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Season One, Episode Three

What about regular, common-sense, average Intelligence?


The world is abuzz with speculation about the coming effects of Artificial Intelligence. Will robots take over the world? Will my coffee machine figure out the right ratio of coffee to water? Will my car drive itself (okay, that one’s already here)? Will my stove shutoff before burning my dinner? Will my telephone automatically screen my robocalls?


We do need to think about that. But sometimes I think we get so excited about future developments that we forget we live in the present and would be wise to step back and determine what regular intelligent things we should be doing today, to prepare for the future when it undoubtedly will arrive.


There are many memes on LinkedIn and Facebook, so this may be repetition, but, well, here we go.


We don’t want to train people for fear they will leave. Then complain that we are stuck with them.

We hire smart people and then tell them what to do, then wonder why nothing changes.

We work hard for a small improvement and we ignore the solutions that generate large improvements.

We try to react faster to the problems we have rather than trying to find out why we have problems.

We encourage teamwork and collaboration, then maintain the same old practices that prevent it.

We need people to take initiative to solve problems, but we give them no authority or encouragement.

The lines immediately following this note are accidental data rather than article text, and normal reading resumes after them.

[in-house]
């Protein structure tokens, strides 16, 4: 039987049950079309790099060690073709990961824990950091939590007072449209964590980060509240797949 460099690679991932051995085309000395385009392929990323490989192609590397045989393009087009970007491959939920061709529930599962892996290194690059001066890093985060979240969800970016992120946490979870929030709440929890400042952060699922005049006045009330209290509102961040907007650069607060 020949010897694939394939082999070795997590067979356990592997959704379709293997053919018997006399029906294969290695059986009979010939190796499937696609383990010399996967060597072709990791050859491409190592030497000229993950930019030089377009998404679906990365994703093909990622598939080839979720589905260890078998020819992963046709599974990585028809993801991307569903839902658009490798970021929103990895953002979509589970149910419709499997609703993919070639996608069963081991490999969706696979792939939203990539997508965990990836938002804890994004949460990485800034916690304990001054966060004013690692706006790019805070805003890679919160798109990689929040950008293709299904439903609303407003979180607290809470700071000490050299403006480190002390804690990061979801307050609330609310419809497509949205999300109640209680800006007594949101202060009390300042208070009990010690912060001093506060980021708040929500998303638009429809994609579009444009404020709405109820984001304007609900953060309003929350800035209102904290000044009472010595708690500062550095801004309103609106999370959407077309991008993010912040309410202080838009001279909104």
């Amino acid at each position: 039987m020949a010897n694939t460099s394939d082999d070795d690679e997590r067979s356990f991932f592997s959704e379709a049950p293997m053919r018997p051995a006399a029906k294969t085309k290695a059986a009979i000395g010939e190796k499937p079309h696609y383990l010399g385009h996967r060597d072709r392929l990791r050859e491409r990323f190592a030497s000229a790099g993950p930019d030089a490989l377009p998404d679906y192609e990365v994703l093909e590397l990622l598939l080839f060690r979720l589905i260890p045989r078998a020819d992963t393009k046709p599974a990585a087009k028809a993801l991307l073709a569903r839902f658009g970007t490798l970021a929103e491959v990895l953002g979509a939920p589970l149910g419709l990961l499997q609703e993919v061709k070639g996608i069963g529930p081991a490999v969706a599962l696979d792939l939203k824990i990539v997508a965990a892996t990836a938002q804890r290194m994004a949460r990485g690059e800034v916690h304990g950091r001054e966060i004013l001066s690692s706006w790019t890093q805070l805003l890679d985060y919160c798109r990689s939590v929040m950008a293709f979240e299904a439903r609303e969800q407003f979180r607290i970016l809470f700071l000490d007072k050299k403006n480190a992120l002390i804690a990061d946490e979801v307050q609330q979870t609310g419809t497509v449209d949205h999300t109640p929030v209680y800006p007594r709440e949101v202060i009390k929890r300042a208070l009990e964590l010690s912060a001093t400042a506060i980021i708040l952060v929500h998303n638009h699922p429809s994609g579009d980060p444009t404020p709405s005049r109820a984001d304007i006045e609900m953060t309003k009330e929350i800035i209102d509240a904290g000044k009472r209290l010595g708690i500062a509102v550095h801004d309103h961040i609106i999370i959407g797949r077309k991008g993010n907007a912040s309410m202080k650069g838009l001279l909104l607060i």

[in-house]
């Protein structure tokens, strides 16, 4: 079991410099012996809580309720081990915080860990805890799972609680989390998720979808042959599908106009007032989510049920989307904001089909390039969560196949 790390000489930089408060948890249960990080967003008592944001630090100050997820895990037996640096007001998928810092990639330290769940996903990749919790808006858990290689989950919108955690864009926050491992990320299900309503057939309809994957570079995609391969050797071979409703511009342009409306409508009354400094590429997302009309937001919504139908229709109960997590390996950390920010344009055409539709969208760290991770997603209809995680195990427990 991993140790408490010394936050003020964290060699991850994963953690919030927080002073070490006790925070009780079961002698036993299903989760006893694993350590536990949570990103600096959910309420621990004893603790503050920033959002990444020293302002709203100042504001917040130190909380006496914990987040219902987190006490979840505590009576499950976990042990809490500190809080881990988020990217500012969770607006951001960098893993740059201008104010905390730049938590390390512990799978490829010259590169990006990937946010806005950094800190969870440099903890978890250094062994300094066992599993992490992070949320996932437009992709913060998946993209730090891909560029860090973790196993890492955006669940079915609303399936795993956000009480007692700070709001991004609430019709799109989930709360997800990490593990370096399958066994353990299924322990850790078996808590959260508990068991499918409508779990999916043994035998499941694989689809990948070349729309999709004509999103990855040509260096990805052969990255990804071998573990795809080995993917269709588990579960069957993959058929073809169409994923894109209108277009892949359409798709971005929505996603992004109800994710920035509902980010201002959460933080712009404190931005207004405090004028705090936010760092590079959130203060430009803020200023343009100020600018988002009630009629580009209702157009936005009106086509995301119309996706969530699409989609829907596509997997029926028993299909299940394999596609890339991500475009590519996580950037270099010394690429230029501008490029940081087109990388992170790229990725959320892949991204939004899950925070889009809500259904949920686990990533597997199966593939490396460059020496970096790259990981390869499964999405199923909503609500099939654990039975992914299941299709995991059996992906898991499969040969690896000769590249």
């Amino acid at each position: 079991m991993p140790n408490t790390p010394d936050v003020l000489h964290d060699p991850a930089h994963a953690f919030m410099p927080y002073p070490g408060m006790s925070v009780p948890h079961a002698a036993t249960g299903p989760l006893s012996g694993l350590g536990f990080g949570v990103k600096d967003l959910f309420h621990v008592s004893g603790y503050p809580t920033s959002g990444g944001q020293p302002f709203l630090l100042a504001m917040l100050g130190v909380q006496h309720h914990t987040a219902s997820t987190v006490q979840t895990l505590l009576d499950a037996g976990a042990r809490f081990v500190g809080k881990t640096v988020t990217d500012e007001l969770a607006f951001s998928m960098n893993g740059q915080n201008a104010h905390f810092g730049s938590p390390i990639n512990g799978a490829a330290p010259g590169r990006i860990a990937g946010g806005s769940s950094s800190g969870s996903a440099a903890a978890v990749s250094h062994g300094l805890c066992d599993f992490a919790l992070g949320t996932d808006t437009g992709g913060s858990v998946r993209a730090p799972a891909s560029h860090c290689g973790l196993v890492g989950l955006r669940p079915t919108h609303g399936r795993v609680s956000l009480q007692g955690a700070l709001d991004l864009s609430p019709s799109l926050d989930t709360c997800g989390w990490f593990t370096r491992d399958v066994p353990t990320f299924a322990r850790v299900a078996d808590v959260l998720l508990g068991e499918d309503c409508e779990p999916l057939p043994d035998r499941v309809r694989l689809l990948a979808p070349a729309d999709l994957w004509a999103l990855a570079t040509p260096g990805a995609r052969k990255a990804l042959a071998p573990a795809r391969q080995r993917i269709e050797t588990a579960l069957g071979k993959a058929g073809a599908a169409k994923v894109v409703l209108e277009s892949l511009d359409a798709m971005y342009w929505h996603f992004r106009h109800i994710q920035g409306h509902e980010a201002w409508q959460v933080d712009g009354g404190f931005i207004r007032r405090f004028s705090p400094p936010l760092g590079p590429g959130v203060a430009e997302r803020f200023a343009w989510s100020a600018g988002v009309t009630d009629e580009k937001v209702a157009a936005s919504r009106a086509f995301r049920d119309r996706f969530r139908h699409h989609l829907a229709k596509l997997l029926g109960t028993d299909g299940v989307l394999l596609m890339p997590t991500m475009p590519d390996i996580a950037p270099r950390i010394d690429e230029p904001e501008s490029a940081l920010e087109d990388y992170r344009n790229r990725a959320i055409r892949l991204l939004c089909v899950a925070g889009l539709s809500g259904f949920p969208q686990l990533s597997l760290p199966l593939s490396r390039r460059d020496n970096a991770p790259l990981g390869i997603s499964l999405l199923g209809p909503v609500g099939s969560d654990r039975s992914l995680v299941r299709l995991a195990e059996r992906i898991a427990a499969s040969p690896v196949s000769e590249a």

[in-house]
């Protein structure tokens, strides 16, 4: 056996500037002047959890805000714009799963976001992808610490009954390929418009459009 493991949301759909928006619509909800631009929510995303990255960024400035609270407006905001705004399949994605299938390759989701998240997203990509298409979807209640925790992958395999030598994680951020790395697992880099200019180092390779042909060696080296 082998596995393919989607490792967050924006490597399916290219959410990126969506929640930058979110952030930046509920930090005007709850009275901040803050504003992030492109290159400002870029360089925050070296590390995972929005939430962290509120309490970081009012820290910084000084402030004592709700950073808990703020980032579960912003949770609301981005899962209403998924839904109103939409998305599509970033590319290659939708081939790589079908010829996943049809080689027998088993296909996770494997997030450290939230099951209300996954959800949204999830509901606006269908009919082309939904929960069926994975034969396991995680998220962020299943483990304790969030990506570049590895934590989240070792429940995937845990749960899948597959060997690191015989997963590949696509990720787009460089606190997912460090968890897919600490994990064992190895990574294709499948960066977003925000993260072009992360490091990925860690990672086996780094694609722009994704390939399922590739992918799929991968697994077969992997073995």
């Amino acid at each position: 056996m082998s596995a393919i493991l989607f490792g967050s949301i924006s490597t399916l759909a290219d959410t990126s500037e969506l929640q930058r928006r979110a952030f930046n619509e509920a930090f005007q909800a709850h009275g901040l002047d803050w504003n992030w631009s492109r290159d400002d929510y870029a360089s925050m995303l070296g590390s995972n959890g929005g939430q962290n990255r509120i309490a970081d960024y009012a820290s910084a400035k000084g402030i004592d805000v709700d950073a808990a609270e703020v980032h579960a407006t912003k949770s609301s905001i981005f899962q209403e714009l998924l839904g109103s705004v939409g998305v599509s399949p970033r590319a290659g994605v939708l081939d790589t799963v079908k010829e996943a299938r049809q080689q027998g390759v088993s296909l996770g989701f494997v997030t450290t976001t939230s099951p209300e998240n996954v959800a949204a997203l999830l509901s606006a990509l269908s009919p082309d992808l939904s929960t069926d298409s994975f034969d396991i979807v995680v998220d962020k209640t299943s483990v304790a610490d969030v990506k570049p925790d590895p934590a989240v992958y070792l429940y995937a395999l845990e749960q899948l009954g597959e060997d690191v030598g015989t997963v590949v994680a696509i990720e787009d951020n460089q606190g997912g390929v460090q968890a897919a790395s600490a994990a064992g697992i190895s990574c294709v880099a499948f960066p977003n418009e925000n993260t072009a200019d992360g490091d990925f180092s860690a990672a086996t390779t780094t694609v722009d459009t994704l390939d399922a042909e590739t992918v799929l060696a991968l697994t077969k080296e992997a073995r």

When faced with difficult financials, a company’s first cutback is money for teaching new solutions.


Really? They sound insane when you speak them out loud.


I think the problem is not that we don’t know these things. I think the problem is that we do know these things, but that we don’t know how to behave differently to get them fixed. Knowing the solution is one thing. Embracing what is needed so that you can execute the solution is quite another. Having the support and the financial backing, is also important.


One thing I’ve noticed is that when I have more time, I use it to think about how I might do things differently. But when I’m short of time, I do what I always have, because it comes naturally. How many times have you observed a problem in action, but ignored it because you were too busy? Me too. Perhaps if we expected our employees to learn and reflect for 3-5 hours per week and work the rest of the time instead of expecting them to work 50-60 hours per week and learn the rest of the time; things just might be better.


John Melbye, Supply Chain Educator

Become Demand Driven

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